Video 36: Magnetic Surfaces – Part 1.

Don’t your children just love “rearranging” the magnets on your fridge, filing cabinet, or door?

In this three-part series, let’s look at how some children use magnetic surfaces to develop thinking to solve problems. In Part 1, we offer one simple set of materials: cove molding of various sizes and marbles. They don’t take much space and when this set-up is available and accessible, children will always interact with the materials at their own pace and in a variety of ways. They will use parts here and there, go through trial and error a few times and come back to it later, with revised ideas or a fresh approach to the new problems. In small groups, or by themselves, they are engaging in the ability to think deeply about a problem and how to solve it. After a problem is solved, another one comes along in the form of a classic children’s question: “What if I do this instead of that?”

So what are the options here? Well, there are a few that I can mention and more that you will find out with your children: they can start over, add to, take out, change directions, use more or fewer pieces, control the number of marbles, compare drops from heights, flip the pieces, develop aims and directions (i.e.: making the marble fall into the yellow bucket).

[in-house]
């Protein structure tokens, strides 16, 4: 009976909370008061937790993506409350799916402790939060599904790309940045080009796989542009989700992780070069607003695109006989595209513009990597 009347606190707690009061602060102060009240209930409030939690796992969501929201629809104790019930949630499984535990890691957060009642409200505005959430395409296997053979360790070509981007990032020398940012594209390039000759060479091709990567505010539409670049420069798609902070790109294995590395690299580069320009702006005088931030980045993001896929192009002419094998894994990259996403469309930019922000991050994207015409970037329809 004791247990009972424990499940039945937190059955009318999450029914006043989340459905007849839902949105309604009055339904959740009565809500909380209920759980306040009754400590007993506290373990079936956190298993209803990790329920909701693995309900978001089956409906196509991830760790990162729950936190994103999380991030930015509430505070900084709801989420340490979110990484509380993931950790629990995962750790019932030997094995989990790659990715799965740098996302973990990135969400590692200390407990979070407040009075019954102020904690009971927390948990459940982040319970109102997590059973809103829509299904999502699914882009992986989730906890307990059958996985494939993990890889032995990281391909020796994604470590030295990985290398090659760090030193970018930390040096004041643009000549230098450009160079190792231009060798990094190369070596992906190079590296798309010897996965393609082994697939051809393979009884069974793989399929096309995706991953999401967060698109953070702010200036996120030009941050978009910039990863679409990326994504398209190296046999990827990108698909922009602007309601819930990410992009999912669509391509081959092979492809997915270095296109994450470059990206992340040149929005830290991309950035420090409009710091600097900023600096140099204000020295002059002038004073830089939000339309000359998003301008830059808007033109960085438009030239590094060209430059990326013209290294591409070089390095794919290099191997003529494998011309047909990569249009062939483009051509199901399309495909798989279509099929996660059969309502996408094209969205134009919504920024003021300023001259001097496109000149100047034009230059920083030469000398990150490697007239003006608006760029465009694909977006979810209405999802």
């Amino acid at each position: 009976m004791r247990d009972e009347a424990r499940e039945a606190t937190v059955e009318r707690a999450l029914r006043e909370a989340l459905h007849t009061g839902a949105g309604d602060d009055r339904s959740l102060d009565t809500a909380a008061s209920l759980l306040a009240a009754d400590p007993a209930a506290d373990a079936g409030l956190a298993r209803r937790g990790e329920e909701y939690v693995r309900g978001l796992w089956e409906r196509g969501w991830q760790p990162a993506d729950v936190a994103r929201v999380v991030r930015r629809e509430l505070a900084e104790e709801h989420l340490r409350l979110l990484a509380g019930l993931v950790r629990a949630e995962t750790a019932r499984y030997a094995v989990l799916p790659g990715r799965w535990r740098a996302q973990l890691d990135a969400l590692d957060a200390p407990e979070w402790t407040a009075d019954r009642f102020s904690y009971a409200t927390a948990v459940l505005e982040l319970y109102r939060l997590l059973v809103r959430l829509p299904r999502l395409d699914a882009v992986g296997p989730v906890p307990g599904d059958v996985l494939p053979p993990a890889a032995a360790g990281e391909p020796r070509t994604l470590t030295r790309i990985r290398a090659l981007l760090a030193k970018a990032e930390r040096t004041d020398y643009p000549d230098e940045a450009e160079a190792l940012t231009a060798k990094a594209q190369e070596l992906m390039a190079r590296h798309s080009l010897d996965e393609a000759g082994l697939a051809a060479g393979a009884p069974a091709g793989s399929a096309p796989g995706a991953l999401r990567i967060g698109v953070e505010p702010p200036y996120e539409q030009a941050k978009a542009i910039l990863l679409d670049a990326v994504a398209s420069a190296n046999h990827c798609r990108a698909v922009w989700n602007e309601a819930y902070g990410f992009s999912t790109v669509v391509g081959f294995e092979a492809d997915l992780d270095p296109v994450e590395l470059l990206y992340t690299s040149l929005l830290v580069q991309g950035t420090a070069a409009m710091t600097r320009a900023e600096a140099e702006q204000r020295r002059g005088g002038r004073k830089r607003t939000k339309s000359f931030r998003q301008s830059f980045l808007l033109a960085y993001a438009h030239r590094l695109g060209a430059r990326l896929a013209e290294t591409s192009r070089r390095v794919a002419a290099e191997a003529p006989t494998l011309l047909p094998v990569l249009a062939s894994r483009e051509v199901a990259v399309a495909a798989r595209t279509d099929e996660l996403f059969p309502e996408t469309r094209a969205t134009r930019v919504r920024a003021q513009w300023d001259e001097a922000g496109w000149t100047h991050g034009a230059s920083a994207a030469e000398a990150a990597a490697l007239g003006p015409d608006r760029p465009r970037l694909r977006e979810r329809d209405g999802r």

In this case, a magnetic board offers several ways of creating models that work. In the video, you saw at least twelve different ways of making the marbles run from point A to point B. And it is this process of solving a range of simple to complex problems using open-ended strategies that engages children in learning about how’s, why’s and why not’s to solve problems. These thinking skills are so important when children are trying to solve a mathematical problem, learn to read, or simply chat with a peer. Being available to help them sort out misconceptions through the rich conversations that they have is certainly a plus. In their wonderings, they also become more articulate in explaining their ideas to others. For example, at some point while I was filming these boys, one of the children wondered about escalators and how they worked, tried to simulate a rough model and the conversation kept going for a while. Their brains are equipped with built-in circuitry that is ready to help process their curiosity – we just need to set the stage : ) Enjoy!

Set-Up for Episode #36:

  • Cove molding
  • Magnet strips
  • Magnetic Board
There was a great deal of trial-and-error to get to this point!
The little yellow bucket sure added to the design.
Experimenting with the different levels sure raised a lot of questions…
Another design:
Putting ideas into action:
New direction with new orientation of the board…
You can use stick-on magnetic strips on the wood. I used magnetic business cards from our local office supplies store.
Pic
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